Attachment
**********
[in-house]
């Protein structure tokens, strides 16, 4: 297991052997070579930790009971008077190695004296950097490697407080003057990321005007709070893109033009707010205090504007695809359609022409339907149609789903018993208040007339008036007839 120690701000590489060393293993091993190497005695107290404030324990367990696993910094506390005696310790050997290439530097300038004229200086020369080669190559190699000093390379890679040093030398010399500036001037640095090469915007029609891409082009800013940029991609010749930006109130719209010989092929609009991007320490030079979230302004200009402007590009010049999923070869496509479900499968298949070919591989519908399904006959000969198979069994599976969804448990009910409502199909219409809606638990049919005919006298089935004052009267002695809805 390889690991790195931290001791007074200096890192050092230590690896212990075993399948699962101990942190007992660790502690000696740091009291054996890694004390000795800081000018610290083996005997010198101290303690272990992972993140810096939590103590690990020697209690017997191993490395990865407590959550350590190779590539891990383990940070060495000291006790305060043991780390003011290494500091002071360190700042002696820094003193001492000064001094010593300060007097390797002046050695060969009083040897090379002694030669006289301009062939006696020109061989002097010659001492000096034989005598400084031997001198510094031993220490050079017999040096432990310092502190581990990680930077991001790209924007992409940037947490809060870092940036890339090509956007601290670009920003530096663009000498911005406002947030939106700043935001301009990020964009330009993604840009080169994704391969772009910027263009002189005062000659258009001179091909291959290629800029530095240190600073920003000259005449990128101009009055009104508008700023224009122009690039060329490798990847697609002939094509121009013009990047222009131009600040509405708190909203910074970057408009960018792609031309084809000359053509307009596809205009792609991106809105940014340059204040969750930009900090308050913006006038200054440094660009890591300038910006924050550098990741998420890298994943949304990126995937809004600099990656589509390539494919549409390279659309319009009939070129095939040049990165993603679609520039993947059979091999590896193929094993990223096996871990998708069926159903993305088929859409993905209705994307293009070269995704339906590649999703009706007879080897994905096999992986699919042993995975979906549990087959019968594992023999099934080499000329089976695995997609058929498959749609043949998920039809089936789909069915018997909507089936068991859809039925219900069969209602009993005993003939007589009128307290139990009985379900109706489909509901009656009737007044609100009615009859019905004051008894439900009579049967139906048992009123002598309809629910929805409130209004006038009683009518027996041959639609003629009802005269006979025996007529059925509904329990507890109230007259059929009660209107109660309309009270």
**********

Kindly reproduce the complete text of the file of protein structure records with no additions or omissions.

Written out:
[in-house]
């Protein structure tokens, strides 16, 4: 297991052997070579930790009971008077190695004296950097490697407080003057990321005007709070893109033009707010205090504007695809359609022409339907149609789903018993208040007339008036007839 120690701000590489060393293993091993190497005695107290404030324990367990696993910094506390005696310790050997290439530097300038004229200086020369080669190559190699000093390379890679040093030398010399500036001037640095090469915007029609891409082009800013940029991609010749930006109130719209010989092929609009991007320490030079979230302004200009402007590009010049999923070869496509479900499968298949070919591989519908399904006959000969198979069994599976969804448990009910409502199909219409809606638990049919005919006298089935004052009267002695809805 390889690991790195931290001791007074200096890192050092230590690896212990075993399948699962101990942190007992660790502690000696740091009291054996890694004390000795800081000018610290083996005997010198101290303690272990992972993140810096939590103590690990020697209690017997191993490395990865407590959550350590190779590539891990383990940070060495000291006790305060043991780390003011290494500091002071360190700042002696820094003193001492000064001094010593300060007097390797002046050695060969009083040897090379002694030669006289301009062939006696020109061989002097010659001492000096034989005598400084031997001198510094031993220490050079017999040096432990310092502190581990990680930077991001790209924007992409940037947490809060870092940036890339090509956007601290670009920003530096663009000498911005406002947030939106700043935001301009990020964009330009993604840009080169994704391969772009910027263009002189005062000659258009001179091909291959290629800029530095240190600073920003000259005449990128101009009055009104508008700023224009122009690039060329490798990847697609002939094509121009013009990047222009131009600040509405708190909203910074970057408009960018792609031309084809000359053509307009596809205009792609991106809105940014340059204040969750930009900090308050913006006038200054440094660009890591300038910006924050550098990741998420890298994943949304990126995937809004600099990656589509390539494919549409390279659309319009009939070129095939040049990165993603679609520039993947059979091999590896193929094993990223096996871990998708069926159903993305088929859409993905209705994307293009070269995704339906590649999703009706007879080897994905096999992986699919042993995975979906549990087959019968594992023999099934080499000329089976695995997609058929498959749609043949998920039809089936789909069915018997909507089936068991859809039925219900069969209602009993005993003939007589009128307290139990009985379900109706489909509901009656009737007044609100009615009859019905004051008894439900009579049967139906048992009123002598309809629910929805409130209004006038009683009518027996041959639609003629009802005269006979025996007529059925509904329990507890109230007259059929009660209107109660309309009270």